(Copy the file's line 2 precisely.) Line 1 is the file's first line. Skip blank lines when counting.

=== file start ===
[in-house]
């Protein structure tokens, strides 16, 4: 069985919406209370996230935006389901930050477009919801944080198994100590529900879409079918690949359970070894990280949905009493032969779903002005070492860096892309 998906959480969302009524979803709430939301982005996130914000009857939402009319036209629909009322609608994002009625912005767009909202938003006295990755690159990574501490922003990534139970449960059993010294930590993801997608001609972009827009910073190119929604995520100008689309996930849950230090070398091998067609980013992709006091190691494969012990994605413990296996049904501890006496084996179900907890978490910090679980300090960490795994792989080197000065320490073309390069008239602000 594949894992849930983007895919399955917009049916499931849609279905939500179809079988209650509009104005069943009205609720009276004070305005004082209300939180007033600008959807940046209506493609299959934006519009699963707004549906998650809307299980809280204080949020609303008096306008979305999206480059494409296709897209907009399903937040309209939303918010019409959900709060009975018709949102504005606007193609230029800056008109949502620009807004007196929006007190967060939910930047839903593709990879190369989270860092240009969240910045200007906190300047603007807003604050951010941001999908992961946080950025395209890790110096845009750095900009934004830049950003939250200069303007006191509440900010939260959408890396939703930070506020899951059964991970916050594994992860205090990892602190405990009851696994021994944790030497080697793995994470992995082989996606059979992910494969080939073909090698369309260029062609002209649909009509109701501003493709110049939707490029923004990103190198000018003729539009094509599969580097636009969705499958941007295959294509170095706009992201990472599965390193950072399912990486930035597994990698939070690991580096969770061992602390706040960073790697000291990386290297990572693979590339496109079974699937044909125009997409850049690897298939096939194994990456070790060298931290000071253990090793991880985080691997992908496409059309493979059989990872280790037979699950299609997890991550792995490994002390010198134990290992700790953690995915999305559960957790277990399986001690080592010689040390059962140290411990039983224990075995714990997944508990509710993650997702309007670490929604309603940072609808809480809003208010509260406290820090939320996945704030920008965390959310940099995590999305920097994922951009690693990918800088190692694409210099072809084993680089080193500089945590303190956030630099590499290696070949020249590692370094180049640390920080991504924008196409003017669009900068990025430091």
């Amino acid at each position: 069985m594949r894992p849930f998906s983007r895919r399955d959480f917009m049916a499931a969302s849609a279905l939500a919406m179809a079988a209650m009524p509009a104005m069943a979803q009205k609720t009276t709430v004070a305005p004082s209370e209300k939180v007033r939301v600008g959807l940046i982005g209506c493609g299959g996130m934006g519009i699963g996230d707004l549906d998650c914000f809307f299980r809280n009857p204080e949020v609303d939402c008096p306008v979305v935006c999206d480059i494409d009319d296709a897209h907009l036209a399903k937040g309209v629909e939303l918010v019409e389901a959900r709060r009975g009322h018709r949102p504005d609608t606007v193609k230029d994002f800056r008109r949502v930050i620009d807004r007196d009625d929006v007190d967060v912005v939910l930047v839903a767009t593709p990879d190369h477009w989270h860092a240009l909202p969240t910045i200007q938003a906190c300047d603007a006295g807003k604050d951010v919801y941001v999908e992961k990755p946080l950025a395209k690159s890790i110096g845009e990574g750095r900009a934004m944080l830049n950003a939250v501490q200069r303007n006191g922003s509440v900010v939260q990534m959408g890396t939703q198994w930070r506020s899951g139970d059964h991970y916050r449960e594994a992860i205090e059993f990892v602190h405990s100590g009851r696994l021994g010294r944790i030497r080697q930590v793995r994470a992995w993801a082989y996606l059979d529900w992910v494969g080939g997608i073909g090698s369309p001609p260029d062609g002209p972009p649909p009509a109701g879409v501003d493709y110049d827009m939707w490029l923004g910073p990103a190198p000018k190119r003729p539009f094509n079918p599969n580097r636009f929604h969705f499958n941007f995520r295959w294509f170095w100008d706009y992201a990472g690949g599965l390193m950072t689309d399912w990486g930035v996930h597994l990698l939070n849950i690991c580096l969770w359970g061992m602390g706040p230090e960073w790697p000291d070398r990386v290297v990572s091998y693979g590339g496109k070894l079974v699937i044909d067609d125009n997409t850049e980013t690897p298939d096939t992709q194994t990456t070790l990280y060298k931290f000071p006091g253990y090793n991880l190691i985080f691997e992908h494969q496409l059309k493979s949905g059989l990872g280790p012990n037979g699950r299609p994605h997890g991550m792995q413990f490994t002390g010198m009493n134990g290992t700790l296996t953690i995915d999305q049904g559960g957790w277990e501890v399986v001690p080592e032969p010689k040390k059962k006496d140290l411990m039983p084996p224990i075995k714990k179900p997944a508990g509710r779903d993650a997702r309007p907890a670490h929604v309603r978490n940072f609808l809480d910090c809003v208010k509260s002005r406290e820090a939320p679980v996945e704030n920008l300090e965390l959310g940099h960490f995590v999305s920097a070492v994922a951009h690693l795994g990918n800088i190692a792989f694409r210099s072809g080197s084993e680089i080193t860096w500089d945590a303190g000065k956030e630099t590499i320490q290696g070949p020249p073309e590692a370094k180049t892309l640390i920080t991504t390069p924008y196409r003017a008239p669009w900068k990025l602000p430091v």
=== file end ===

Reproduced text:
């Protein structure tokens, strides 16, 4: 069985919406209370996230935006389901930050477009919801944080198994100590529900879409079918690949359970070894990280949905009493032969779903002005070492860096892309 998906959480969302009524979803709430939301982005996130914000009857939402009319036209629909009322609608994002009625912005767009909202938003006295990755690159990574501490922003990534139970449960059993010294930590993801997608001609972009827009910073190119929604995520100008689309996930849950230090070398091998067609980013992709006091190691494969012990994605413990296996049904501890006496084996179900907890978490910090679980300090960490795994792989080197000065320490073309390069008239602000 594949894992849930983007895919399955917009049916499931849609279905939500179809079988209650509009104005069943009205609720009276004070305005004082209300939180007033600008959807940046209506493609299959934006519009699963707004549906998650809307299980809280204080949020609303008096306008979305999206480059494409296709897209907009399903937040309209939303918010019409959900709060009975018709949102504005606007193609230029800056008109949502620009807004007196929006007190967060939910930047839903593709990879190369989270860092240009969240910045200007906190300047603007807003604050951010941001999908992961946080950025395209890790110096845009750095900009934004830049950003939250200069303007006191509440900010939260959408890396939703930070506020899951059964991970916050594994992860205090990892602190405990009851696994021994944790030497080697793995994470992995082989996606059979992910494969080939073909090698369309260029062609002209649909009509109701501003493709110049939707490029923004990103190198000018003729539009094509599969580097636009969705499958941007295959294509170095706009992201990472599965390193950072399912990486930035597994990698939070690991580096969770061992602390706040960073790697000291990386290297990572693979590339496109079974699937044909125009997409850049690897298939096939194994990456070790060298931290000071253990090793991880985080691997992908496409059309493979059989990872280790037979699950299609997890991550792995490994002390010198134990290992700790953690995915999305559960957790277990399986001690080592010689040390059962140290411990039983224990075995714990997944508990509710993650997702309007670490929604309603940072609808809480809003208010509260406290820090939320996945704030920008965390959310940099995590999305920097994922951009690693990918800088190692694409210099072809084993680089080193500089945590303190956030630099590499290696070949020249590692370094180049640390920080991504924008196409003017669009900068990025430091």